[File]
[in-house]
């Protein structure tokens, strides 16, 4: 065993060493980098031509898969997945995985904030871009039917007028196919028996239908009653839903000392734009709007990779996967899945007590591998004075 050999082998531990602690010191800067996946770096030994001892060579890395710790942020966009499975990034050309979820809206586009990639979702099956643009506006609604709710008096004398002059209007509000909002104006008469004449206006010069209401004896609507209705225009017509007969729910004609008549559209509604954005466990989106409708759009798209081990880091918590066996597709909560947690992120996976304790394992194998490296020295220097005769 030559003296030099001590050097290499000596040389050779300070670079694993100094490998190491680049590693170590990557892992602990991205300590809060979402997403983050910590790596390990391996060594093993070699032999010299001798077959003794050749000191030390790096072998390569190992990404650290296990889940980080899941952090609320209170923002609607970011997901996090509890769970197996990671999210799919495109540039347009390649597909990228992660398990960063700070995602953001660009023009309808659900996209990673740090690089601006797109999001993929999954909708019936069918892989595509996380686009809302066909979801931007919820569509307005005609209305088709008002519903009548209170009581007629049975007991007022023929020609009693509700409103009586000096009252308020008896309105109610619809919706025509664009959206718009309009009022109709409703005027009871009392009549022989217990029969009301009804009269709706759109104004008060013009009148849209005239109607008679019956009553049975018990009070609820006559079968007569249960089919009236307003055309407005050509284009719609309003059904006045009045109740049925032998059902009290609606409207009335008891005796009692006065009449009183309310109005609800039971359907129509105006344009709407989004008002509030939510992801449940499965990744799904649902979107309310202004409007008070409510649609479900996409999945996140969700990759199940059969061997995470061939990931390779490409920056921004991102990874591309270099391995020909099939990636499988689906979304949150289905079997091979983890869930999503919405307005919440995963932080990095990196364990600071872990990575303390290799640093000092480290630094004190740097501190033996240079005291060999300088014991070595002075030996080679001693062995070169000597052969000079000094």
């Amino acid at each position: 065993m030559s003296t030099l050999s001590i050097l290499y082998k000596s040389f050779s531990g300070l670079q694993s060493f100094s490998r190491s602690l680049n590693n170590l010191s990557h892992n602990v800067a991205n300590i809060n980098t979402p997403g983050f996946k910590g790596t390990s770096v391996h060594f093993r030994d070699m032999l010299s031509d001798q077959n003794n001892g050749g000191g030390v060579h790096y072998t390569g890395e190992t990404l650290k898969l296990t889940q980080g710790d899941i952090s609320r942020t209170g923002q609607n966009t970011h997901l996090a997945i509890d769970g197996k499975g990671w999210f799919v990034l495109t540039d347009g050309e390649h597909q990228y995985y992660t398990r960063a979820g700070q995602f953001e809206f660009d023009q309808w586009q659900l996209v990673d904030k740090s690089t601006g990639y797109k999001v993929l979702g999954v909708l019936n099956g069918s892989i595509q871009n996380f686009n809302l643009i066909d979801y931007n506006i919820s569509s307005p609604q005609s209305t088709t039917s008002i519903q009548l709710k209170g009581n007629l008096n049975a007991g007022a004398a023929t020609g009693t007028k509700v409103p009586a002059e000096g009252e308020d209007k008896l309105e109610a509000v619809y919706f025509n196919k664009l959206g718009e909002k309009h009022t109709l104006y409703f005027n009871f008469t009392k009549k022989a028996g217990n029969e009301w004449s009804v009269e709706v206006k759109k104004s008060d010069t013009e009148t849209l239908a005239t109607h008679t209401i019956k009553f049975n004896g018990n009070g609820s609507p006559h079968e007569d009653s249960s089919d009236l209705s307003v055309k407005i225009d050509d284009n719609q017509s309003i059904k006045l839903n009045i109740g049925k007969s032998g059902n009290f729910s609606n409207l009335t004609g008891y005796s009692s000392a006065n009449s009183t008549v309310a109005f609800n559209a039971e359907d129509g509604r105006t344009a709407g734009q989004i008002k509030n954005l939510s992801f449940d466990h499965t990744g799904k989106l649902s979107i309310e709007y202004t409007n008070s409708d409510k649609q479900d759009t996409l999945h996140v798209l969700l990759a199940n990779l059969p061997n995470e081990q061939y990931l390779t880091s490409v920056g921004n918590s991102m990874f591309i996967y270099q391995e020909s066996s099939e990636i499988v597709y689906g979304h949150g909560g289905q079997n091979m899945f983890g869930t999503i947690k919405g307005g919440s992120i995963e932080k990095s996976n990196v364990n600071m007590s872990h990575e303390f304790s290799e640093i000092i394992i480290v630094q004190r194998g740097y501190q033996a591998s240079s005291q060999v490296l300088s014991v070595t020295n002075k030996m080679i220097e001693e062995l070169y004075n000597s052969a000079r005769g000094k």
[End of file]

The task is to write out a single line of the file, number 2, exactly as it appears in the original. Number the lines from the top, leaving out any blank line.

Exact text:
């Protein structure tokens, strides 16, 4: 065993060493980098031509898969997945995985904030871009039917007028196919028996239908009653839903000392734009709007990779996967899945007590591998004075 050999082998531990602690010191800067996946770096030994001892060579890395710790942020966009499975990034050309979820809206586009990639979702099956643009506006609604709710008096004398002059209007509000909002104006008469004449206006010069209401004896609507209705225009017509007969729910004609008549559209509604954005466990989106409708759009798209081990880091918590066996597709909560947690992120996976304790394992194998490296020295220097005769 030559003296030099001590050097290499000596040389050779300070670079694993100094490998190491680049590693170590990557892992602990991205300590809060979402997403983050910590790596390990391996060594093993070699032999010299001798077959003794050749000191030390790096072998390569190992990404650290296990889940980080899941952090609320209170923002609607970011997901996090509890769970197996990671999210799919495109540039347009390649597909990228992660398990960063700070995602953001660009023009309808659900996209990673740090690089601006797109999001993929999954909708019936069918892989595509996380686009809302066909979801931007919820569509307005005609209305088709008002519903009548209170009581007629049975007991007022023929020609009693509700409103009586000096009252308020008896309105109610619809919706025509664009959206718009309009009022109709409703005027009871009392009549022989217990029969009301009804009269709706759109104004008060013009009148849209005239109607008679019956009553049975018990009070609820006559079968007569249960089919009236307003055309407005050509284009719609309003059904006045009045109740049925032998059902009290609606409207009335008891005796009692006065009449009183309310109005609800039971359907129509105006344009709407989004008002509030939510992801449940499965990744799904649902979107309310202004409007008070409510649609479900996409999945996140969700990759199940059969061997995470061939990931390779490409920056921004991102990874591309270099391995020909099939990636499988689906979304949150289905079997091979983890869930999503919405307005919440995963932080990095990196364990600071872990990575303390290799640093000092480290630094004190740097501190033996240079005291060999300088014991070595002075030996080679001693062995070169000597052969000079000094």